> On Jan 12, 2015, at 4:28 PM, Brian Kardell <bkard...@gmail.com> wrote:
> On Mon, Jan 12, 2015 at 7:23 PM, Ryosuke Niwa <rn...@apple.com 
> <mailto:rn...@apple.com>> wrote:
>> On Jan 12, 2015, at 4:16 PM, Brian Kardell <bkard...@gmail.com 
>> <mailto:bkard...@gmail.com>> wrote:
>> Sure, here are some use cases I can think off the top of my head:
>> Styling a navigation bar which is implemented as a list of hyperlinks
>> Styling an article in a blog
>> Styling the comment section in a blog article
>> Styling a code snippet in a blog article
>> None of these scenarios require authors to write scripts.
>> - R. Niwa
>> I'm sorry, this might be dense but as use cases go those seem incomplete.... 
>> I believe you intend to illustrate something here, but I'm not getting it... 
>> Is the idea that the nav bar wants to deliver "this is how I am styled" 
>> without interference from the page, potentially through some assembly on the 
>> server or preprocess or something?   Or it is just like "this is actually 
>> really hard to manage" with CSS and here's potentially a way to make it 
>> 'scope' easier?
> It's both that the navigation bar wants to have its own set of CSS rules and 
> doesn't want to get affected by other CSS rules; and it's hard to manage a 
> large number of CSS rules manually without an encapsulation mechanism like a 
> style isolation boundary [1].
> [1] http://stackoverflow.com/questions/2253110/managing-css-explosion 
> <http://stackoverflow.com/questions/2253110/managing-css-explosion>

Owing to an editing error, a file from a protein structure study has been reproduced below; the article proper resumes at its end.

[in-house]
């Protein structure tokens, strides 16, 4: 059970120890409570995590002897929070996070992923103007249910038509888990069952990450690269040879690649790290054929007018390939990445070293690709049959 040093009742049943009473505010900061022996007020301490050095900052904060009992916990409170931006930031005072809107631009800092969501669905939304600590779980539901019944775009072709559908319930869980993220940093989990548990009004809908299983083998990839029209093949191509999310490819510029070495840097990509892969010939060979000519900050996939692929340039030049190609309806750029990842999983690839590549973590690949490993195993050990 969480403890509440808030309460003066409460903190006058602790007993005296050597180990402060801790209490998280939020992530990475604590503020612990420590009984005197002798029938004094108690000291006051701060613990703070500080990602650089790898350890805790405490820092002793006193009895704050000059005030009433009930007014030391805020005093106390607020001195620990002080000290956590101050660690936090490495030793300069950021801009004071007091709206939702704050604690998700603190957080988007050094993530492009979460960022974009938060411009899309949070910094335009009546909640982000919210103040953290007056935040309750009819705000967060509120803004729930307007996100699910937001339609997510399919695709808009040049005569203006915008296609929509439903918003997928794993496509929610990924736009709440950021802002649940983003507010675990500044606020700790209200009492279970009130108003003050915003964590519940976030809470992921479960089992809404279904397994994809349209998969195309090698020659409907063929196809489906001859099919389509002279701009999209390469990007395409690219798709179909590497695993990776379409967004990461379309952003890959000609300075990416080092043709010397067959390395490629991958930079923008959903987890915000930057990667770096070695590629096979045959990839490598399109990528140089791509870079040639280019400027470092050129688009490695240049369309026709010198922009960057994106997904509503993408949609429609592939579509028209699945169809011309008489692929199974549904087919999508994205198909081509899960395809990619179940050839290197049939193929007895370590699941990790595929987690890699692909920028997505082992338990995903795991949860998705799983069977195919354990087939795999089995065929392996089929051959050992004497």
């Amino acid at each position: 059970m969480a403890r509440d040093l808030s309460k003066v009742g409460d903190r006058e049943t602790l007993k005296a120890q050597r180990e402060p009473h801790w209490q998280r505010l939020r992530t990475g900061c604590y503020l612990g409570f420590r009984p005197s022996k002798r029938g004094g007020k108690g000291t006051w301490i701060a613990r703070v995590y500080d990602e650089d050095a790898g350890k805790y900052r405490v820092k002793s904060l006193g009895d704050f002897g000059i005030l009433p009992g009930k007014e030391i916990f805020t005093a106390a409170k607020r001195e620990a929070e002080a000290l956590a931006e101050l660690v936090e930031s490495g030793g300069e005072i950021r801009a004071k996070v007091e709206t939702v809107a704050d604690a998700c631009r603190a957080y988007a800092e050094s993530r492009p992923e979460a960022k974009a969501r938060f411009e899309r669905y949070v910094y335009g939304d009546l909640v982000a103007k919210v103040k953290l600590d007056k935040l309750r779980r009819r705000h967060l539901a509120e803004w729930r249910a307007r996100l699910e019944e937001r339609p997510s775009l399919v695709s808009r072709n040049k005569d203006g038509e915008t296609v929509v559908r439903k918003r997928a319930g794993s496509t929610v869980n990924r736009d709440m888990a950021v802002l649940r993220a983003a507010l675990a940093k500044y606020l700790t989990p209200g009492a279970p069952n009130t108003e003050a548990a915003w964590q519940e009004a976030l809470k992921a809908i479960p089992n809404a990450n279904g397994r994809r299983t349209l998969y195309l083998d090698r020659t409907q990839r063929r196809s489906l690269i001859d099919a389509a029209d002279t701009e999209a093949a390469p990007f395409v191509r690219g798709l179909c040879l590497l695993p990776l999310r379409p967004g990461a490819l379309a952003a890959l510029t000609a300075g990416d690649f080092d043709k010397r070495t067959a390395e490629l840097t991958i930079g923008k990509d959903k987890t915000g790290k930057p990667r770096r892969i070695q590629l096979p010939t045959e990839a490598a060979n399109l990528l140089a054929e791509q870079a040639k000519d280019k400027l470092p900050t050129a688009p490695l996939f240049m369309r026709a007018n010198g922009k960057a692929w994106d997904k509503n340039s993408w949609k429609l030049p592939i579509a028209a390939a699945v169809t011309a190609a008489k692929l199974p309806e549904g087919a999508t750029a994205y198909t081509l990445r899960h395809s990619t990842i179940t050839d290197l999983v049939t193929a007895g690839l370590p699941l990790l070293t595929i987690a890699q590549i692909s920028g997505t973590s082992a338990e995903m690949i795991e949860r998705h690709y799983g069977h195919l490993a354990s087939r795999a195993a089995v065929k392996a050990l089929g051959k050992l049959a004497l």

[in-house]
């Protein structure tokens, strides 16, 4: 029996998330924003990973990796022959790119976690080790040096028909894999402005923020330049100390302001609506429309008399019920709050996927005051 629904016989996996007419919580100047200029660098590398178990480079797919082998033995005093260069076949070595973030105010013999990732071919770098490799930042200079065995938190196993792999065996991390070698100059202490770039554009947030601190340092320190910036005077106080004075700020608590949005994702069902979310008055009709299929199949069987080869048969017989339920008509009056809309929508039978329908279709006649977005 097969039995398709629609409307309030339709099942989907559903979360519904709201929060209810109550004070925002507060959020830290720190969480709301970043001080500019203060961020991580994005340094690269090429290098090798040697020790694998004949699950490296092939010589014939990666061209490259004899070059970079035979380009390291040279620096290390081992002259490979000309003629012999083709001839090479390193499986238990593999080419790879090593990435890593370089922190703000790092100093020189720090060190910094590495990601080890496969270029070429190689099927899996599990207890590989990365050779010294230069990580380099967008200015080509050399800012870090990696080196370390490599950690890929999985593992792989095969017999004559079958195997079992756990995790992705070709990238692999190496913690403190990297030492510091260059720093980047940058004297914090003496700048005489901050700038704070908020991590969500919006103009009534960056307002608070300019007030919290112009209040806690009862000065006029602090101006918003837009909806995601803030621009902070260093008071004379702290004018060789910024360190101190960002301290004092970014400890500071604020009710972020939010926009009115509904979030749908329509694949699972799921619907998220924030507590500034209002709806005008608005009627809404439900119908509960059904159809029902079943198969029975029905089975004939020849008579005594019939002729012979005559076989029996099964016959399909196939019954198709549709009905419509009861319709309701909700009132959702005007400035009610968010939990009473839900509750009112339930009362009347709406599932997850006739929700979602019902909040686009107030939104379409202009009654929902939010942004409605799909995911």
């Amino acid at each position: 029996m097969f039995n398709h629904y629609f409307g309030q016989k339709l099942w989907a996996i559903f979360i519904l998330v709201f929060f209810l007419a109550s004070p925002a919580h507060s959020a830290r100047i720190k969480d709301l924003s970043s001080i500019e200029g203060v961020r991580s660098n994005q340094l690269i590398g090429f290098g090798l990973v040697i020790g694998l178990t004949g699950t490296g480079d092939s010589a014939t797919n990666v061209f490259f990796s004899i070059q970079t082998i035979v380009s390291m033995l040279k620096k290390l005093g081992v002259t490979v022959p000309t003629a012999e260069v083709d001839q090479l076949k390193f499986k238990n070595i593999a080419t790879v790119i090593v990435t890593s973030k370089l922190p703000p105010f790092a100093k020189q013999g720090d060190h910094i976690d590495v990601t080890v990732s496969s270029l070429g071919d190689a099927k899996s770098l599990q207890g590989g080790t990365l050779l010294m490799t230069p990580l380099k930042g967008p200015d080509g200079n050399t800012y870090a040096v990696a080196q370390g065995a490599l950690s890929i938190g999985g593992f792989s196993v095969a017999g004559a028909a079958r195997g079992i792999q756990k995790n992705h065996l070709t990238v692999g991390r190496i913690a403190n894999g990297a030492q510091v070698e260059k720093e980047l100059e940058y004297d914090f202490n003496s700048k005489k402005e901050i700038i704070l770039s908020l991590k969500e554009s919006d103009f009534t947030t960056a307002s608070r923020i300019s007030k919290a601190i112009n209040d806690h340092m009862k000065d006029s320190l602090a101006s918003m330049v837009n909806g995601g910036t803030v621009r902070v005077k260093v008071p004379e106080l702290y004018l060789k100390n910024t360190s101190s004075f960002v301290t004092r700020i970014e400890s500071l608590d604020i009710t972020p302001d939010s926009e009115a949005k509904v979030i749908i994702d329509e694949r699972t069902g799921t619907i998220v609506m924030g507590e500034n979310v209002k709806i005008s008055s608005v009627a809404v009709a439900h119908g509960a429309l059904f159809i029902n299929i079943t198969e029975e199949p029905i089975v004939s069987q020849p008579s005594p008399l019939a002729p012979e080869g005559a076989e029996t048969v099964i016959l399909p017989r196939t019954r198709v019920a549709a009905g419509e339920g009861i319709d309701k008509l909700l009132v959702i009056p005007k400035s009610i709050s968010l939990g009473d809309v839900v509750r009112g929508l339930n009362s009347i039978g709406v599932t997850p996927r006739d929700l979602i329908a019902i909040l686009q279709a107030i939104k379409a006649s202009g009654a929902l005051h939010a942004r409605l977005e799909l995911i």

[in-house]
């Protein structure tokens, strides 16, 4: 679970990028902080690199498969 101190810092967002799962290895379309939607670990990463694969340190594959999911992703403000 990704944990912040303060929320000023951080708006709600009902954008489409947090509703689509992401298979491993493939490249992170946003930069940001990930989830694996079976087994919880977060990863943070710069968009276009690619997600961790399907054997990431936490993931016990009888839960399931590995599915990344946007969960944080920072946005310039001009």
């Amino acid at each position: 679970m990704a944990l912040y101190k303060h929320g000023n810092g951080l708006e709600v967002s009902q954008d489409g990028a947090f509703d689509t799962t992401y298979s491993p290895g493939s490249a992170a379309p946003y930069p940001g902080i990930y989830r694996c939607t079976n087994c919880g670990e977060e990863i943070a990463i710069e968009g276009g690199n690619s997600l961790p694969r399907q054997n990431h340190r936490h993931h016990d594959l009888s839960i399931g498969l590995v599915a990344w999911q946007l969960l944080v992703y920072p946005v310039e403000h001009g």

> - R. Niwa
> Yeah, ok, that's what I thought you meant.  Professionally, I come up with 
> this case all the time and the number of cases where I want JavaScript ops to 
> inadvertently poke into me is 0.  Let's use your menu case, lets say that I 
> have a class="title" on some menu elements and use id="main" - because, hey, 
> that's one reason we like style isolation, we don't need to invent complex 
> strategies.  Fairly high odds that someone else in the page will qsa those 
> and do something bad to me inadvertently.  Having those respect the same 
> boundary for the same seems very, very natural to me.

I understand your use case but please also understand that some authors don't 
want to write a few dozen lines of JavaScript to create a shadow DOM, and 
hundreds of lines of code or load a framework to decoratively isolate CSS rules 
in their pages.

> Quick note based on some of your other responses - I actually didn't see any 
> proposal in the suggestions about TreeScope or a non-parent/child link 
> connector or something that talked about insertion points... I think that is 
> a secondary question, as is event retargeting?  My comments are literally 
> limited to the bare minimum stuff above without discussion of those.

What questions do you have with regards with insertion points and event 
retargeting?  Are you asking whether they should happen as a side effect of 
having a style isolation?

I would just say that we feel event retargeting should be treated as a separate 
concern from style isolation.  I'm denying that a style isolation with event 
retargeting is a valid use case but there are use cases in which style 
isolation without event retargeting is desirable or retargeting needs to be 
implemented by frameworks.

- R. Niwa

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